|Bura Primary School chairman Muhumed Maalim Yussuf (right) with Mustapha Khalib, a parent. Most buildings at the school have been recommended for demolition. [PHOTOS: ADOW JUBAT/STANDARD]|
By ADOW JUBAT
Garissa, Kenya: The rickety desk creaks as Sudhow Abdi, 13, a Standard Seven pupil at Bura Primary School in Fafi Constituency, Garissa County, adjusts her sitting position.
The wooden desk creaks even louder as she lifts up her hand to answer a question. And as the English lesson continues, Abdi is torn between listening to the teacher and preventing the desk from crumbling. Huge cracks on the walls of her class exacerbate her plight. Strong winds blow through the crevices blowing away her tattered dress.
When the teacher asks her to repeat what she had just said, Abdi stares at her blankly. The teacher lambasts her, but before she concludes, a she-goat roaming in the school compound with it its kids storms into the classroom through a huge crack scaring learners.
Two boys volunteer to chase it away before the teacher continues with the lesson. The plight of pupils at Bura primary mirrors what happens in many schools across the country. Students sit on rickety desks or on the ground, learn under trees, lack teachers, books and other infrastructure that helps the teaching and learning process.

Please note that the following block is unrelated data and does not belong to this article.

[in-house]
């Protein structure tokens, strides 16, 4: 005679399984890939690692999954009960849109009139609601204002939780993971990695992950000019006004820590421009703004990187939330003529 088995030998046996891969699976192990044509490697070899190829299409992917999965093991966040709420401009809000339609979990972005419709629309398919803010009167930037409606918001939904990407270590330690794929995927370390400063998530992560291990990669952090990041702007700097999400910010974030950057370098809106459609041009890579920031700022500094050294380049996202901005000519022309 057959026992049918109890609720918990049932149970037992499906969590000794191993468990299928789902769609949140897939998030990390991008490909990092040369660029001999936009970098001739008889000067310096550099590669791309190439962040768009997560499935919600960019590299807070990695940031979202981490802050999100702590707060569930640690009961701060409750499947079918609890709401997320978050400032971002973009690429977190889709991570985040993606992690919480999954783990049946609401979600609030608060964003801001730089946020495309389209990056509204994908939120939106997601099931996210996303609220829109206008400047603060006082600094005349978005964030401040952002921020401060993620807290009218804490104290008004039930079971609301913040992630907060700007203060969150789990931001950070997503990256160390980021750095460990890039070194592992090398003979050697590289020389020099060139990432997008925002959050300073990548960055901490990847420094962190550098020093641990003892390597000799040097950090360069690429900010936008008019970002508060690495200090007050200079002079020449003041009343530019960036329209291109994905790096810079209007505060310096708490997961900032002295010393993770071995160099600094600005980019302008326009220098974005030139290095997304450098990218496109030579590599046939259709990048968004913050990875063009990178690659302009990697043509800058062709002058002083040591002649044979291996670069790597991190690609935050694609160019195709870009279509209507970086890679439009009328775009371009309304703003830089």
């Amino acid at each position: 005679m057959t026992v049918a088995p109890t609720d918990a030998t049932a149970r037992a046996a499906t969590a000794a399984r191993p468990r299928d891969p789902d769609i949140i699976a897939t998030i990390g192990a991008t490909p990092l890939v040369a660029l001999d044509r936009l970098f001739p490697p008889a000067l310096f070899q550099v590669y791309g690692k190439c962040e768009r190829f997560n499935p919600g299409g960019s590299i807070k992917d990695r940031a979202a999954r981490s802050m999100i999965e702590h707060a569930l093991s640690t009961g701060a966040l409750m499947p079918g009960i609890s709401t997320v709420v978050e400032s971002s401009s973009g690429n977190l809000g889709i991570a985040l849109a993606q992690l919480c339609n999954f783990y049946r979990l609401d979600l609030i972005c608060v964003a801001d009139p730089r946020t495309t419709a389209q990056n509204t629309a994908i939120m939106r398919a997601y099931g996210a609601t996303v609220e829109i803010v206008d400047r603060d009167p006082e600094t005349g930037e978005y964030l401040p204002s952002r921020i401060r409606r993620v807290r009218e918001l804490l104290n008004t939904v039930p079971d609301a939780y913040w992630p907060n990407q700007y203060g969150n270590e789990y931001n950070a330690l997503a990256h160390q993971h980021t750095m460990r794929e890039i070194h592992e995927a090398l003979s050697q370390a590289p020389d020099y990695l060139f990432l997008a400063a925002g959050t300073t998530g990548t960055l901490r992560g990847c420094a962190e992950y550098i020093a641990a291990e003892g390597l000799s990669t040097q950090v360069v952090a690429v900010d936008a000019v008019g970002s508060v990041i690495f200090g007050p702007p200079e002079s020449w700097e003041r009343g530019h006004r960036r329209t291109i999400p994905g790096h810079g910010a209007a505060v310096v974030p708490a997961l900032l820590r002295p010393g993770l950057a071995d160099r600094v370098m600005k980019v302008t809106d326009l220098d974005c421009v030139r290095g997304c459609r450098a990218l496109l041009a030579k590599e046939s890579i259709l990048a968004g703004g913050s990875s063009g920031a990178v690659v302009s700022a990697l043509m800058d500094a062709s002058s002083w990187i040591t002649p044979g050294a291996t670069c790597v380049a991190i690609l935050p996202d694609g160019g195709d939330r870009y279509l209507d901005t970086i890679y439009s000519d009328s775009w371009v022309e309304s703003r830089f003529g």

Yet, it is the students in such schools who the Government is keen to offer free laptops. In its Sh1.6 trillion Budget presented in Parliament last week, the Government allocated Sh53 billion for the laptop programme.
The allocation has caused uproar among education stakeholders with Kenya National Union of Teachers (Knut) noting it is misplaced.
Students, especially those learning in poor conditions, do not know if they should rejoice and wait anxiously for the laptops.
At Fafi primary, news about the laptops has not caused any excitement.
Students at the only boarding primary school in the county with facilities for both boys and girls, have a myriad of problems to deal with. They are using facilities, including those in boarding section, that are inhabitable. The Government on August 17 last year condemned most structures in the school. The World Bank constructed the school in 1976. Public works and education officials in a report that condemned the institution described it as a disaster in waiting.
In the report, which was copied to Ministry of Education and other stakeholders, recommended for immediate demolition of entire school’s eight classes and administration block, which is beyond repair, according to the report.
That the boys and girls school has fallen from grace to grass is not a secret. The school has been performing dismally in the last five years prompting parents to withdraw their children.
Mustapha Khalib, 30, a resident of Bura town, wonders of what use will be the laptops in schools such as Bura primary, where there are no decent classrooms and adequate teachers.
Khalib, who has siblings in the institution, asserts that the laptops are not a priority to most schools with poor infrastructure, especially those in North Eastern.